We must find more sustainable ways to manage and maintain healthy soils – or risk losing all the services that soils provide for nature and for people. Emanga Alobwede reports
In today’s world, preserving natural resources such as soil is more crucial than ever.
Soil is more than just dirt. It is the medium we use to grow food, build, and derive resources; it offers myriad other benefits. For me, the quote by Franklin D Roosevelt never gets old: “A nation that destroys its soils destroys itself.”
This has never been more true, considering how much we rely on soil to provide ecosystem services and public goods such as sequestering carbon, regulating nutrient, supporting biodiversity and, of course, producing our food.
We rely on crops that are grown for food and for livestock feed. But we have already lost 20 per cent of the world’s arable land – that is land suitable for crop production – to soil degradation, according to a 2012 report in Acta Scandinavica Agriculture.
We live in times of increased competition for land. We need to learn to rely on our existing agricultural space to produce our food. This means restoring degraded soils and sustainably increasing our farms’ productivity.
That makes proper management to maintain soil quality crucial to our survival, for the productivity of food and for the other goods and services that our soils provide.
To manage our soils more sustainably, we need to understand what constitutes a healthy soil. We must consider chemical nutrient availability, soil aggregate stability, and biological characteristics such as microbial diversity, as well as the soil’s organic-matter content and how all these factors interact.
An unhealthy soil will lack one of these factors. A healthy soil should support agricultural-system productivity, act as a buffer for extreme weather such as flooding, provide clean drinking water, and serve many other benefits for people and planet.
To manage our soils sustainably, we must adopt sustainable farming and land-management practices. These include minimum tillage, growing cover crops, sowing legumes that naturally fix atmospheric nitrogen and increasing use of organic fertilisers, including manure, compost, digestate and algae.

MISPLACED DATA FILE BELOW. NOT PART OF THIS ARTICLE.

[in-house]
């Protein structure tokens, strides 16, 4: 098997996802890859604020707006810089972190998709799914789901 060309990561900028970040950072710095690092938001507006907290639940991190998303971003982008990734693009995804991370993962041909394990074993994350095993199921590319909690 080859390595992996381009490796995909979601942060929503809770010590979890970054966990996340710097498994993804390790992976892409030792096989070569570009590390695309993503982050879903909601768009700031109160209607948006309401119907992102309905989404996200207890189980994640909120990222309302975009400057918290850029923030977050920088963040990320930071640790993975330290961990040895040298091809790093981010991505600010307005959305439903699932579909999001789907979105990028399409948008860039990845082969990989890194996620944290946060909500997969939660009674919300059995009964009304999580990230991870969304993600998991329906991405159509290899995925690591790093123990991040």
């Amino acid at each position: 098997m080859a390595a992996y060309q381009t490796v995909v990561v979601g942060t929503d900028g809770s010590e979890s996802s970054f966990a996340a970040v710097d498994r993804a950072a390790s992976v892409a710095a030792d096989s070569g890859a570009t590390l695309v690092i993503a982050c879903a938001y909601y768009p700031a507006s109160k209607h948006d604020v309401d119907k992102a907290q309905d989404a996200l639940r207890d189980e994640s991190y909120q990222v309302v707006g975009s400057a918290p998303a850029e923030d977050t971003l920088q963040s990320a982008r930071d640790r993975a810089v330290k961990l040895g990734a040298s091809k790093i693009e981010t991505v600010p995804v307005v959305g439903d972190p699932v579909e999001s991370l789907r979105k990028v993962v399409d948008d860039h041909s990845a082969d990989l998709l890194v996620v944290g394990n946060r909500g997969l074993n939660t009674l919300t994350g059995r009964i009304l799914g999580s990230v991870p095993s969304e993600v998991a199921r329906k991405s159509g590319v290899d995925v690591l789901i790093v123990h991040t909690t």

Tilling, the act of preparing and using land for growing crops often with the help of machinery, disrupts the organic matter in the top 20cm of soil by increasing the rate at which it breaks down.
Tilling also makes the structure of the soil less stable. This damages its ability to filter, store and manage water retention capacity, making the soil more vulnerable to erosion from wind and rain. Applying high amounts of inorganic fertiliser can lead runoff to wash into nearby waterways.
To avoid these problems, farmers and growers must adopt best practices. Algae offers one solution to maintaining healthy soils and restoring degraded soils.
My PhD and post-doctoral research explored sustainable management of soils using algal biomass. Why algae? Growing demand to produce food has led farmers to use more nitrogen, phosphorus and potassium fertiliser and to till the soil more, to enhance production.
However, this has had negative impacts, degrading the organic matter content in soil and damaging soil structure. Soil degradation and nutrient enrichment then leads to large losses of nutrients into waterways that export nutrients from land to ocean. This can lead to eutrophication, where all or part of a body of water becomes enriched with minerals and nutrients.
Algal blooms from eutrophication disrupt aquatic ecosystems’ normal ecological functions. The situation becomes ever more urgent, given what we now know about how much fossil-fuel energy it takes to produce nitrogen fertilisers. And dwindling supplies of phosphate-rich rocks will constrain future fertiliser production.
Algae growing in nutrient-replete environments assimilates nutrients into its biomass; recycling this biomass onto agricultural land returns much-needed organic matter and nutrients back to the soil, including nitrogen and phosphorus.
My research explored how far using algal biomass can improve soil quality, and the mechanisms by which improvements occur, directly and indirectly. I published my findings in a paper on circular-economy fertilisation.
To avoid history repeating itself, policy can also support take-up of more sustainable soil-management practices. The UK government’s 25-Year Environment Plan aims to manage all of England’s soils sustainably by 2030.
The Environmental Land Management Scheme (ELMS) will launch across England in full in 2024. It will reward farmers for taking measures to improve the environment and preserve ecosystems services. Other policy mechanisms include:
Unless we adopt sustainable practices to maintain healthy soils, we risk losing all the services that soils provide.
Going back to the phrase that Roosevelt used in 1937, during the great depression and dust bowl storms of the 1930s, when farmers’ poor land management led to catastrophic flooding and dust storms: “The nation that destroys its soils destroys itself.”
Emanga Alobwede is a senior policy advisor with the Food Standards Agency (FSA). She holds a PhD in soil science and algae biotechnology from Sheffield University, funded by the Grantham Centre for Sustainable futures
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